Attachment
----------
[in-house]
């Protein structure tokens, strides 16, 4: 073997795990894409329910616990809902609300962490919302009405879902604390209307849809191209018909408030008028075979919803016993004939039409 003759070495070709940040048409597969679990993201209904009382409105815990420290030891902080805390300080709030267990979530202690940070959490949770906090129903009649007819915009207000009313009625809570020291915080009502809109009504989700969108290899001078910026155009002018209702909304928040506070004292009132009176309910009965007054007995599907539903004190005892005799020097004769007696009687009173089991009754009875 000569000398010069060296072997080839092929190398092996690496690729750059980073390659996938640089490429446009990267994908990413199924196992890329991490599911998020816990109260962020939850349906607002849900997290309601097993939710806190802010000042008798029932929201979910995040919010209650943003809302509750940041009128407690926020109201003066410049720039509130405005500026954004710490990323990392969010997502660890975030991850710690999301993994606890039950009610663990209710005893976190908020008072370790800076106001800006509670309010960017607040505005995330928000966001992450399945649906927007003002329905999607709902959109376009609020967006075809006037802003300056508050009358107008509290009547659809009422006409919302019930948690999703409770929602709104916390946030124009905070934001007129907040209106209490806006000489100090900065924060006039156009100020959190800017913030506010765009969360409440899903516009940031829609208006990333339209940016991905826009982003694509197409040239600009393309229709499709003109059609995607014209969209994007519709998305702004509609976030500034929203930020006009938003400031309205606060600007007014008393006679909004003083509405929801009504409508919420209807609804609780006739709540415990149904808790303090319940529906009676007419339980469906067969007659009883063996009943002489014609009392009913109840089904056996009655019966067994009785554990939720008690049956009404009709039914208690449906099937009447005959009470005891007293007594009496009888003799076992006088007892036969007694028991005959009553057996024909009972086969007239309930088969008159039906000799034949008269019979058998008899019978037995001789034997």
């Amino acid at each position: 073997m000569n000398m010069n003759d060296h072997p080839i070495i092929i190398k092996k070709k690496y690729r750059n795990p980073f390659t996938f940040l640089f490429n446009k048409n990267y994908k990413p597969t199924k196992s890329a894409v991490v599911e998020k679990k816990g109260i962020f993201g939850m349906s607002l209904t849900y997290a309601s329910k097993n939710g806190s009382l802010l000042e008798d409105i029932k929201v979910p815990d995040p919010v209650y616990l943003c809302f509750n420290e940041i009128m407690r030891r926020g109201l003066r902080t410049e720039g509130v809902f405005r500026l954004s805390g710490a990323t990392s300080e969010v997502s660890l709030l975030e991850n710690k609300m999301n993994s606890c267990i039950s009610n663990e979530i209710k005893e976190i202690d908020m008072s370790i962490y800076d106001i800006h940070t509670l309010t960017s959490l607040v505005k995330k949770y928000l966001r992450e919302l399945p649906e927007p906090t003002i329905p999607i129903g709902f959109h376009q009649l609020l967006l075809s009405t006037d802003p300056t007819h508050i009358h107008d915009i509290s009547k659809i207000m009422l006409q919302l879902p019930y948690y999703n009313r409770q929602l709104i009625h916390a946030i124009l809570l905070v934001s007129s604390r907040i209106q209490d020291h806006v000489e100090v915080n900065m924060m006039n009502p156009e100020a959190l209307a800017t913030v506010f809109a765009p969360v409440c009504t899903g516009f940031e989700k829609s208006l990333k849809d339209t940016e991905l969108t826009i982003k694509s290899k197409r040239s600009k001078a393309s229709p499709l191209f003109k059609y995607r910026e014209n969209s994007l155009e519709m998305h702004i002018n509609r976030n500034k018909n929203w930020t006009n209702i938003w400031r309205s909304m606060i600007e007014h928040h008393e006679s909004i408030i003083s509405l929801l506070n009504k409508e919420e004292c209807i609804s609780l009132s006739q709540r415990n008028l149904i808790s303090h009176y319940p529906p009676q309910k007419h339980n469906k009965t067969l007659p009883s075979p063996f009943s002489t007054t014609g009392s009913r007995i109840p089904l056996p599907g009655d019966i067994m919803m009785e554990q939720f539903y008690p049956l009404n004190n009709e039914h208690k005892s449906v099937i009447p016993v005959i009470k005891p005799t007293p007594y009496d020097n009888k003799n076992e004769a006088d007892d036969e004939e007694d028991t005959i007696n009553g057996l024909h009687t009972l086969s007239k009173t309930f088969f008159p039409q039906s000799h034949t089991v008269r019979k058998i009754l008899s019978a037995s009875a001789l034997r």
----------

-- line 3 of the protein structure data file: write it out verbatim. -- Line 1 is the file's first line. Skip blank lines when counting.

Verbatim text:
């Amino acid at each position: 073997m000569n000398m010069n003759d060296h072997p080839i070495i092929i190398k092996k070709k690496y690729r750059n795990p980073f390659t996938f940040l640089f490429n446009k048409n990267y994908k990413p597969t199924k196992s890329a894409v991490v599911e998020k679990k816990g109260i962020f993201g939850m349906s607002l209904t849900y997290a309601s329910k097993n939710g806190s009382l802010l000042e008798d409105i029932k929201v979910p815990d995040p919010v209650y616990l943003c809302f509750n420290e940041i009128m407690r030891r926020g109201l003066r902080t410049e720039g509130v809902f405005r500026l954004s805390g710490a990323t990392s300080e969010v997502s660890l709030l975030e991850n710690k609300m999301n993994s606890c267990i039950s009610n663990e979530i209710k005893e976190i202690d908020m008072s370790i962490y800076d106001i800006h940070t509670l309010t960017s959490l607040v505005k995330k949770y928000l966001r992450e919302l399945p649906e927007p906090t003002i329905p999607i129903g709902f959109h376009q009649l609020l967006l075809s009405t006037d802003p300056t007819h508050i009358h107008d915009i509290s009547k659809i207000m009422l006409q919302l879902p019930y948690y999703n009313r409770q929602l709104i009625h916390a946030i124009l809570l905070v934001s007129s604390r907040i209106q209490d020291h806006v000489e100090v915080n900065m924060m006039n009502p156009e100020a959190l209307a800017t913030v506010f809109a765009p969360v409440c009504t899903g516009f940031e989700k829609s208006l990333k849809d339209t940016e991905l969108t826009i982003k694509s290899k197409r040239s600009k001078a393309s229709p499709l191209f003109k059609y995607r910026e014209n969209s994007l155009e519709m998305h702004i002018n509609r976030n500034k018909n929203w930020t006009n209702i938003w400031r309205s909304m606060i600007e007014h928040h008393e006679s909004i408030i003083s509405l929801l506070n009504k409508e919420e004292c209807i609804s609780l009132s006739q709540r415990n008028l149904i808790s303090h009176y319940p529906p009676q309910k007419h339980n469906k009965t067969l007659p009883s075979p063996f009943s002489t007054t014609g009392s009913r007995i109840p089904l056996p599907g009655d019966i067994m919803m009785e554990q939720f539903y008690p049956l009404n004190n009709e039914h208690k005892s449906v099937i009447p016993v005959i009470k005891p005799t007293p007594y009496d020097n009888k003799n076992e004769a006088d007892d036969e004939e007694d028991t005959i007696n009553g057996l024909h009687t009972l086969s007239k009173t309930f088969f008159p039409q039906s000799h034949t089991v008269r019979k058998i009754l008899s019978a037995s009875a001789l034997r």